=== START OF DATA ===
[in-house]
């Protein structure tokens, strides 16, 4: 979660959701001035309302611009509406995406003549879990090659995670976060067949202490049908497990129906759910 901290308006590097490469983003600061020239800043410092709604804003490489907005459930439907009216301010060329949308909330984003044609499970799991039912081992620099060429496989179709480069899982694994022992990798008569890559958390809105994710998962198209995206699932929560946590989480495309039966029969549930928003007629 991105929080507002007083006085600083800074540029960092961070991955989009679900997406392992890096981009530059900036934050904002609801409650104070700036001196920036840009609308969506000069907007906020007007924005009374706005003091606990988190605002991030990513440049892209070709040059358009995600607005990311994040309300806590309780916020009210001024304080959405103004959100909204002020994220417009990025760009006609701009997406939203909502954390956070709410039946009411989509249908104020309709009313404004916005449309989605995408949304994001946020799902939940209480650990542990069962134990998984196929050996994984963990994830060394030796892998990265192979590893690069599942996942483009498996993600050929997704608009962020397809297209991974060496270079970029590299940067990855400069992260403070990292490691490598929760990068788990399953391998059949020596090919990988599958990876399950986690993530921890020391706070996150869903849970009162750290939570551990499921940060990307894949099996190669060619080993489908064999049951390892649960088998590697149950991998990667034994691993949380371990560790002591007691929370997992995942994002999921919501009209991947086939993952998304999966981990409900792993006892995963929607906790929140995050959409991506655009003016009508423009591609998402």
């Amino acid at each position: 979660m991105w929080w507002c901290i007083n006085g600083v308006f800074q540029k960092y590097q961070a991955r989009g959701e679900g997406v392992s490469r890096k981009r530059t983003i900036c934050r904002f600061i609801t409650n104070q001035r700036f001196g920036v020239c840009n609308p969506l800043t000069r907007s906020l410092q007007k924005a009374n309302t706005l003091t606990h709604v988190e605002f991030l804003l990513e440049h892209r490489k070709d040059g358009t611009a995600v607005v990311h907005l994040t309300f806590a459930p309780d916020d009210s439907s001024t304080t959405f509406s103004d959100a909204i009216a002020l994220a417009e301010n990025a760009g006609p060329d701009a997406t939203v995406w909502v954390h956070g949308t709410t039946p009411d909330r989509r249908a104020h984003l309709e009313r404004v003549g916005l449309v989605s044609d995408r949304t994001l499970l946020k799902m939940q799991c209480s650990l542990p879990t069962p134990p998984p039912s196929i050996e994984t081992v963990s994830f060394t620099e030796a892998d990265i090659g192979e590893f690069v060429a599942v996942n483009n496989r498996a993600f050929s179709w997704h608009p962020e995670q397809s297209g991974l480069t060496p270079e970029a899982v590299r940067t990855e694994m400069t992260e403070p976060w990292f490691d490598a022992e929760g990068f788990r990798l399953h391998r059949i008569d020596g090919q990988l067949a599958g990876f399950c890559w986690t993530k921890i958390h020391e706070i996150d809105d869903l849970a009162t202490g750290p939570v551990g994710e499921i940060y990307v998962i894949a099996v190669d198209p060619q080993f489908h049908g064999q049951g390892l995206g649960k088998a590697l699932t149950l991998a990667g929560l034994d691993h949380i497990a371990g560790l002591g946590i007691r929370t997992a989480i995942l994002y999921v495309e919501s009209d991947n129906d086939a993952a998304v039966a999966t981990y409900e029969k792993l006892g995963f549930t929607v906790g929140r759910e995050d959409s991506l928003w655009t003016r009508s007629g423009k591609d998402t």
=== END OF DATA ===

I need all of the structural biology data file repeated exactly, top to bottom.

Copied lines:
[in-house]
């Protein structure tokens, strides 16, 4: 979660959701001035309302611009509406995406003549879990090659995670976060067949202490049908497990129906759910 901290308006590097490469983003600061020239800043410092709604804003490489907005459930439907009216301010060329949308909330984003044609499970799991039912081992620099060429496989179709480069899982694994022992990798008569890559958390809105994710998962198209995206699932929560946590989480495309039966029969549930928003007629 991105929080507002007083006085600083800074540029960092961070991955989009679900997406392992890096981009530059900036934050904002609801409650104070700036001196920036840009609308969506000069907007906020007007924005009374706005003091606990988190605002991030990513440049892209070709040059358009995600607005990311994040309300806590309780916020009210001024304080959405103004959100909204002020994220417009990025760009006609701009997406939203909502954390956070709410039946009411989509249908104020309709009313404004916005449309989605995408949304994001946020799902939940209480650990542990069962134990998984196929050996994984963990994830060394030796892998990265192979590893690069599942996942483009498996993600050929997704608009962020397809297209991974060496270079970029590299940067990855400069992260403070990292490691490598929760990068788990399953391998059949020596090919990988599958990876399950986690993530921890020391706070996150869903849970009162750290939570551990499921940060990307894949099996190669060619080993489908064999049951390892649960088998590697149950991998990667034994691993949380371990560790002591007691929370997992995942994002999921919501009209991947086939993952998304999966981990409900792993006892995963929607906790929140995050959409991506655009003016009508423009591609998402």
């Amino acid at each position: 979660m991105w929080w507002c901290i007083n006085g600083v308006f800074q540029k960092y590097q961070a991955r989009g959701e679900g997406v392992s490469r890096k981009r530059t983003i900036c934050r904002f600061i609801t409650n104070q001035r700036f001196g920036v020239c840009n609308p969506l800043t000069r907007s906020l410092q007007k924005a009374n309302t706005l003091t606990h709604v988190e605002f991030l804003l990513e440049h892209r490489k070709d040059g358009t611009a995600v607005v990311h907005l994040t309300f806590a459930p309780d916020d009210s439907s001024t304080t959405f509406s103004d959100a909204i009216a002020l994220a417009e301010n990025a760009g006609p060329d701009a997406t939203v995406w909502v954390h956070g949308t709410t039946p009411d909330r989509r249908a104020h984003l309709e009313r404004v003549g916005l449309v989605s044609d995408r949304t994001l499970l946020k799902m939940q799991c209480s650990l542990p879990t069962p134990p998984p039912s196929i050996e994984t081992v963990s994830f060394t620099e030796a892998d990265i090659g192979e590893f690069v060429a599942v996942n483009n496989r498996a993600f050929s179709w997704h608009p962020e995670q397809s297209g991974l480069t060496p270079e970029a899982v590299r940067t990855e694994m400069t992260e403070p976060w990292f490691d490598a022992e929760g990068f788990r990798l399953h391998r059949i008569d020596g090919q990988l067949a599958g990876f399950c890559w986690t993530k921890i958390h020391e706070i996150d809105d869903l849970a009162t202490g750290p939570v551990g994710e499921i940060y990307v998962i894949a099996v190669d198209p060619q080993f489908h049908g064999q049951g390892l995206g649960k088998a590697l699932t149950l991998a990667g929560l034994d691993h949380i497990a371990g560790l002591g946590i007691r929370t997992a989480i995942l994002y999921v495309e919501s009209d991947n129906d086939a993952a998304v039966a999966t981990y409900e029969k792993l006892g995963f549930t929607v906790g929140r759910e995050d959409s991506l928003w655009t003016r009508s007629g423009k591609d998402t």